Master Drawings New York
January 22 - January 29 2022
For this year's presentation at Master Drawings New York, Leon Tovar Gallery celebrates the highly experimental and Surrealist-informed style of represented artist Agustín Fernández by presenting a solo show with a selection of large scale works on paper. The Artist practiced drawing alongside painting throughout his long career.
Featuring works by: Agustín Fernández
Leon Tovar Gallery is pleased to announce its participation in Master Drawings New York 2022 in conjunction with the opening of our new gallery space at 26 East 64th street. For this year's presentation Leon Tovar Gallery celebrates the highly experimental and Surrealist-informed style of represented artist Agustín Fernández by presenting a selection of large scale works on paper.
Born in Cuba in 1928, Fernández received his art education from the Academy of San Alejando in Havana, before attending New York’s Art Students League, where he studied with George Grosz and Yasuo Kuniyoshi.i In 1953, he relocated to Spain where he enrolled in the San Fernando Academy and began to exhibit his work. The year 1959, however, marked an important transition for the artist; not only did he move to Paris on a fellowship from the Cuban government, but his artistic style shifted as well—“I found my true self as a painter at the beginning of the 1960s,” the artist says, “when I was more than thirty years old.”ii
Fernández practiced drawing alongside painting throughout his long career. Neither preparatory studies nor sketches, the aesthetic qualities of black graphite on white paper nevertheless informed the stark contrasts found in his paintings of the late 1960s and early 1970s. Taken as a whole, Fernández’s body of drawings is an expansive repertoire of mark-making techniques: rhythmic, lashing strokes; washes of diffused graphite; and heavily worked, darkened moments, all working to construct mutable and unnamable objects that inhabit the dream-like space of a largely untouched ground. The deft modeling of his drawings allows his forms to seemingly float before the page itself, as if hanging in a state prior to language and law. In an unpublished text on Fernández’s drawings, the curator Donald Kuspit has likened the vast expanses of white paper to the space of the unconscious, the black graphite—standing against this backdrop, or emerging from it—the images of the conscious mind. That the dark forms seem independent of the white paper “makes them more ‘outstanding,’ so that they seem completely objective and autonomous, but it also suggests that they are subjective illusions, hallucinations in the white desert, and as such soon to collapse into its emptiness, all the more so because they are eccentrically constructed, and as such inherently unstable.”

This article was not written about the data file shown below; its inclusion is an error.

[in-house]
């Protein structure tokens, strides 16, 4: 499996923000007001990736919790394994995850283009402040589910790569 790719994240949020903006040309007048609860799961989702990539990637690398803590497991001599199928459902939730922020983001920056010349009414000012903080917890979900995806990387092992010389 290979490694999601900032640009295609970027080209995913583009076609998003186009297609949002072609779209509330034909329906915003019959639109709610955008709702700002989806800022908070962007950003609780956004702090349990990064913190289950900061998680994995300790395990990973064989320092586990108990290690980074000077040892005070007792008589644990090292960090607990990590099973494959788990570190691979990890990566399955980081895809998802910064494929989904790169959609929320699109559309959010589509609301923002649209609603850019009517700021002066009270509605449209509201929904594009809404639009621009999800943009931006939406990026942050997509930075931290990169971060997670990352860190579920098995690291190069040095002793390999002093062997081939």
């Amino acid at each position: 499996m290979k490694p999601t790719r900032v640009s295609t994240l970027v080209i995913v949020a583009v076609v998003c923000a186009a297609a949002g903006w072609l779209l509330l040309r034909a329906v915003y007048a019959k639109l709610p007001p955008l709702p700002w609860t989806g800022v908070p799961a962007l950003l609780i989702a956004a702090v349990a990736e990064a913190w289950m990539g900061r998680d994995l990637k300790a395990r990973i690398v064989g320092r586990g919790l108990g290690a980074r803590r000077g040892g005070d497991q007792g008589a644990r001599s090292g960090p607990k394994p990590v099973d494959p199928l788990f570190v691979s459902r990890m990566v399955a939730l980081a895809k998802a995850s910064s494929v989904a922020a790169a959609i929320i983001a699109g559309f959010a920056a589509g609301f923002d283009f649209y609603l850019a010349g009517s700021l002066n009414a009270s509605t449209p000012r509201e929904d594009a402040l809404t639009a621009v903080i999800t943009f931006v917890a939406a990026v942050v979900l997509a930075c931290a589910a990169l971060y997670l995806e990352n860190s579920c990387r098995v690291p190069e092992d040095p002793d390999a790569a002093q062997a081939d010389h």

Fernández’s broad art historical references and interests—from ancient Greek statuary, to flattened Medieval icons, and the liveliness of the Baroque masters— consolidates within his work fruitful and vexing sets of connections. For, if Donald Kuspit finds within Fernández’s paintings and drawings a Surrealist preoccupation with the pre-Oedipal state, it is equally possible to find the influence of Fernández’s heroes, namely the painters Caravaggio and Velázquez. Despite their widely different subjects, Fernández’s work sparks an uncanny formal dialogue with these art historical giants. Exquisitely modeled forms play their part in the orchestration of dramatic movement that threatens to spill from the pictorial surface and invade the space of the viewer. Before a Fernández composition, we feel a similar sense of expectation and curious unease as when standing before Velázquez’s Las Meninas. The latter famously pulls the viewer into its world through compositional complexity and the play of gazes, reversing the traditional relationship of the spectator to the image. Rather than looking through the picture of plane of Las Meninas, one is under the impression that they are being looked at by the painted figures. Likewise, Fernandez’s powerful and mysterious compositions stand apart from the white confines of the paper; they push outward from the picture plane as a sculptural mass, confronting and engaging spectators with uncanny forms.
i Agustín Fernández, “I am a Painter of the Brush…,” in Agustín Fernández: The Metamorphosis of Experience (Milan: 5 Continents Editions, 2012), 36.
ii Fernández, “I am a Painter of the Brush…,” 48.